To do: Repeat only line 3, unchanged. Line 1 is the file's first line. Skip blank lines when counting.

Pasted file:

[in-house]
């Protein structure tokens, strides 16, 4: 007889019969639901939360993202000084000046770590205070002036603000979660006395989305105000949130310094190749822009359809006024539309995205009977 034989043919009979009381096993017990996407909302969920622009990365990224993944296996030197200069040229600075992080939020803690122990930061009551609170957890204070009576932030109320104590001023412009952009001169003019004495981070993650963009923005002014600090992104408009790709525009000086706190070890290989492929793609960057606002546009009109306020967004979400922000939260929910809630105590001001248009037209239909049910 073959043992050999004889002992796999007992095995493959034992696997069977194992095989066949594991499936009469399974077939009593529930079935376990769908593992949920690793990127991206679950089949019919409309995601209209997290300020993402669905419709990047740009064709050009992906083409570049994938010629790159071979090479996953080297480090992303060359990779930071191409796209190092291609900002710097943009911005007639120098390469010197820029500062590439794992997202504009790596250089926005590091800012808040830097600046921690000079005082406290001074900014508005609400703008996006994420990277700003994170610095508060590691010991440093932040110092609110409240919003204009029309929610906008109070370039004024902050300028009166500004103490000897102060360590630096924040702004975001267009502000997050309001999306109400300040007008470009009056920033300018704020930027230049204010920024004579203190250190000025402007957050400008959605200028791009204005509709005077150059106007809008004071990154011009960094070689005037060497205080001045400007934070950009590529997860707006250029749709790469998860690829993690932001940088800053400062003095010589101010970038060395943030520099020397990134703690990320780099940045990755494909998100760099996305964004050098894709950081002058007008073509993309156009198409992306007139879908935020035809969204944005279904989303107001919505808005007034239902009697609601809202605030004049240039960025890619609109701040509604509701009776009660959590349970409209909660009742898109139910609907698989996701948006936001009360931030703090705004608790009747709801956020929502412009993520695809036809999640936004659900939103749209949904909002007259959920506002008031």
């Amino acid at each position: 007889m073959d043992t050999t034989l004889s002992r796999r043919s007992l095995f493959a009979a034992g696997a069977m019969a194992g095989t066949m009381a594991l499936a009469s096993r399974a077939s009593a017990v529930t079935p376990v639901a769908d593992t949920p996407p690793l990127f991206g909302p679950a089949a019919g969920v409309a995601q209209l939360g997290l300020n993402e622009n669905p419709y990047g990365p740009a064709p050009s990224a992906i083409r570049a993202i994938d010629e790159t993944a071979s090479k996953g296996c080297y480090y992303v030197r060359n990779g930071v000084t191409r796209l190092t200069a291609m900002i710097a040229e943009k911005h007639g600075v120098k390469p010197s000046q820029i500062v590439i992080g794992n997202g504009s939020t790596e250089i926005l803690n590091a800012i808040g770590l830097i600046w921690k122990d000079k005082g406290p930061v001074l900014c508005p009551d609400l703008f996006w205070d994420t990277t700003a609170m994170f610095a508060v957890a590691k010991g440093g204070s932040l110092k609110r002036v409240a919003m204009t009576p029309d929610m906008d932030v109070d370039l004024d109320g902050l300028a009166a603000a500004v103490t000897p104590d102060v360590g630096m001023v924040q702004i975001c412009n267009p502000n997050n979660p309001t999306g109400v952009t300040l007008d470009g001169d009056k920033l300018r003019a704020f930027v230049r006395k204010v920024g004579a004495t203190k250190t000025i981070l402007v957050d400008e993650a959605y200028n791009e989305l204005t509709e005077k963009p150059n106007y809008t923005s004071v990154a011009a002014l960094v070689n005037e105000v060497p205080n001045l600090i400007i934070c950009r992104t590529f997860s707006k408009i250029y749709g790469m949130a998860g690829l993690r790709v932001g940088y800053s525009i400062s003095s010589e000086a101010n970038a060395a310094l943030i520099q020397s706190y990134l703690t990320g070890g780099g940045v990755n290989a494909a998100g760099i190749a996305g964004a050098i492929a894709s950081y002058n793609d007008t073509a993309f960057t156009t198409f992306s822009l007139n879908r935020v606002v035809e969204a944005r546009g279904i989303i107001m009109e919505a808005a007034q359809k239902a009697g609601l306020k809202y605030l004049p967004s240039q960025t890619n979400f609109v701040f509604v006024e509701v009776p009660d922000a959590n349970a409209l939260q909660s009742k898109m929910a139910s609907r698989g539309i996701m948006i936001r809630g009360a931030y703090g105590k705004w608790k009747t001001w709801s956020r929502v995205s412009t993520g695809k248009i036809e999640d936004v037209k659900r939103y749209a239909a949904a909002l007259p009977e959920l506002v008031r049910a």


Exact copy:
């Amino acid at each position: 007889m073959d043992t050999t034989l004889s002992r796999r043919s007992l095995f493959a009979a034992g696997a069977m019969a194992g095989t066949m009381a594991l499936a009469s096993r399974a077939s009593a017990v529930t079935p376990v639901a769908d593992t949920p996407p690793l990127f991206g909302p679950a089949a019919g969920v409309a995601q209209l939360g997290l300020n993402e622009n669905p419709y990047g990365p740009a064709p050009s990224a992906i083409r570049a993202i994938d010629e790159t993944a071979s090479k996953g296996c080297y480090y992303v030197r060359n990779g930071v000084t191409r796209l190092t200069a291609m900002i710097a040229e943009k911005h007639g600075v120098k390469p010197s000046q820029i500062v590439i992080g794992n997202g504009s939020t790596e250089i926005l803690n590091a800012i808040g770590l830097i600046w921690k122990d000079k005082g406290p930061v001074l900014c508005p009551d609400l703008f996006w205070d994420t990277t700003a609170m994170f610095a508060v957890a590691k010991g440093g204070s932040l110092k609110r002036v409240a919003m204009t009576p029309d929610m906008d932030v109070d370039l004024d109320g902050l300028a009166a603000a500004v103490t000897p104590d102060v360590g630096m001023v924040q702004i975001c412009n267009p502000n997050n979660p309001t999306g109400v952009t300040l007008d470009g001169d009056k920033l300018r003019a704020f930027v230049r006395k204010v920024g004579a004495t203190k250190t000025i981070l402007v957050d400008e993650a959605y200028n791009e989305l204005t509709e005077k963009p150059n106007y809008t923005s004071v990154a011009a002014l960094v070689n005037e105000v060497p205080n001045l600090i400007i934070c950009r992104t590529f997860s707006k408009i250029y749709g790469m949130a998860g690829l993690r790709v932001g940088y800053s525009i400062s003095s010589e000086a101010n970038a060395a310094l943030i520099q020397s706190y990134l703690t990320g070890g780099g940045v990755n290989a494909a998100g760099i190749a996305g964004a050098i492929a894709s950081y002058n793609d007008t073509a993309f960057t156009t198409f992306s822009l007139n879908r935020v606002v035809e969204a944005r546009g279904i989303i107001m009109e919505a808005a007034q359809k239902a009697g609601l306020k809202y605030l004049p967004s240039q960025t890619n979400f609109v701040f509604v006024e509701v009776p009660d922000a959590n349970a409209l939260q909660s009742k898109m929910a139910s609907r698989g539309i996701m948006i936001r809630g009360a931030y703090g105590k705004w608790k009747t001001w709801s956020r929502v995205s412009t993520g695809k248009i036809e999640d936004v037209k659900r939103y749209a239909a949904a909002l007259p009977e959920l506002v008031r049910a």